Bryan Daly read his Phi Beta Kappa "Wit and Wisdom" prize-winning poem "The artist on his shores" at today's Bergren Forum. He introduced the poem by talking about Eddy Foster who created Foster Lake in the middle 20th century. Some of the words I scribbled down as he was reading: the tarp of the sky, it's only irony (about the Segway inventor trying to fly in his Segway), how can I float so long?, eulogy (for Mr Foster) or elegy (for the lake). For Daly who grew up near a reservoir that serves as water supply for Boston, a lake is a deep body of water in which towns have been buried. Alfred's little Foster Lake is not deeper than twenty feet and resides at the top of a hill with two outlets that run to different watersheds. It "miraculously" filled the summer it was built (1950) ... with a bit of help from heavy rains associated with a hurricane. Daly's elegy to the lake was beautiful and thoughtful, and evocative.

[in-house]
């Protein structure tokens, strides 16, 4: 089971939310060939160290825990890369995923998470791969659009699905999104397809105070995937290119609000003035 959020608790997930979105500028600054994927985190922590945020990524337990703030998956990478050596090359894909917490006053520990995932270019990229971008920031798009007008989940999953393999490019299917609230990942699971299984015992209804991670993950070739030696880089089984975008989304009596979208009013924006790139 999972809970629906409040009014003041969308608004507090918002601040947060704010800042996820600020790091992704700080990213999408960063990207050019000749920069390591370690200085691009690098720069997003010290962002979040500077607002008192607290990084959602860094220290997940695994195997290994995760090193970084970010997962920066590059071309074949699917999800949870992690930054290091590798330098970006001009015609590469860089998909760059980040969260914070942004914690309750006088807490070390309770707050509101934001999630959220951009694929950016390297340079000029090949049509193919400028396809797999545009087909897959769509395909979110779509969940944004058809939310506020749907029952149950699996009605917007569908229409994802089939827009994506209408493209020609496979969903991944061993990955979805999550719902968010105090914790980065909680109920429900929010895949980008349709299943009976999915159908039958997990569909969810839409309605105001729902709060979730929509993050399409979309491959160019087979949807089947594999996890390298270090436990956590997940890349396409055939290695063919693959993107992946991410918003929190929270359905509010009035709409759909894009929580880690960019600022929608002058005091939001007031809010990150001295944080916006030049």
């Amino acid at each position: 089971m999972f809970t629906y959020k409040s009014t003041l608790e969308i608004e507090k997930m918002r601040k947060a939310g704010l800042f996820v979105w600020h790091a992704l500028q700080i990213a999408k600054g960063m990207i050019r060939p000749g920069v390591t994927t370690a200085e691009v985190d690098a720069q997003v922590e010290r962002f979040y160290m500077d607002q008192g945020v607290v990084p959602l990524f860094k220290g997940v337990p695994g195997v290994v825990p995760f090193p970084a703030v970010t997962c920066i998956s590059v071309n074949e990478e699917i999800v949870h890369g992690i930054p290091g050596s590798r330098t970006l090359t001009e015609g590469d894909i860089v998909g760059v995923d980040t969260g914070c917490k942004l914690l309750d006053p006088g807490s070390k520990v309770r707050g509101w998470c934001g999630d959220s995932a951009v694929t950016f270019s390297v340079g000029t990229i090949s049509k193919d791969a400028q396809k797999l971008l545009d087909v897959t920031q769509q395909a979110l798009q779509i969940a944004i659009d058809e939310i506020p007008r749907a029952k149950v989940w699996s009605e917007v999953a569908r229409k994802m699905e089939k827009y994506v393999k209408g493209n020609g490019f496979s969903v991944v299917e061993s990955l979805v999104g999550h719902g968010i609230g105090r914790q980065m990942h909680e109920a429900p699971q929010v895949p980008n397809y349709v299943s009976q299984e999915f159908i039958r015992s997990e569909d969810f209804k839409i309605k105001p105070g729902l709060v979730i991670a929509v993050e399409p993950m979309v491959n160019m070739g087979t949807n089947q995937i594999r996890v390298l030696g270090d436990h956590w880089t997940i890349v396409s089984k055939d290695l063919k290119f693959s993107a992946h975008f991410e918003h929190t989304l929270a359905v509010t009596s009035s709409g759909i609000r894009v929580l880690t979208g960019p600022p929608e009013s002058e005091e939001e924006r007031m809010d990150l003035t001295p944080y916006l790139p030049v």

His thoughts about Eddy Foster were tangled up with thoughts of his grandfathers. My first trips to Foster Lake were as a child when my family would visit my maternal grandmother and great aunt. And today would have been my father's 92nd birthday. The lakeside trees were small then, and now it's a forest. My mother was a legendary floater too.
We're still buried in snow here and Daly had lovely wintry photographs to "illustrate" his poem. The picture above is one I took last summer during a bird walk around the lake. The walk around the lake was one of my mother's favorite times. So today is for parents and grandparents and hope for spring.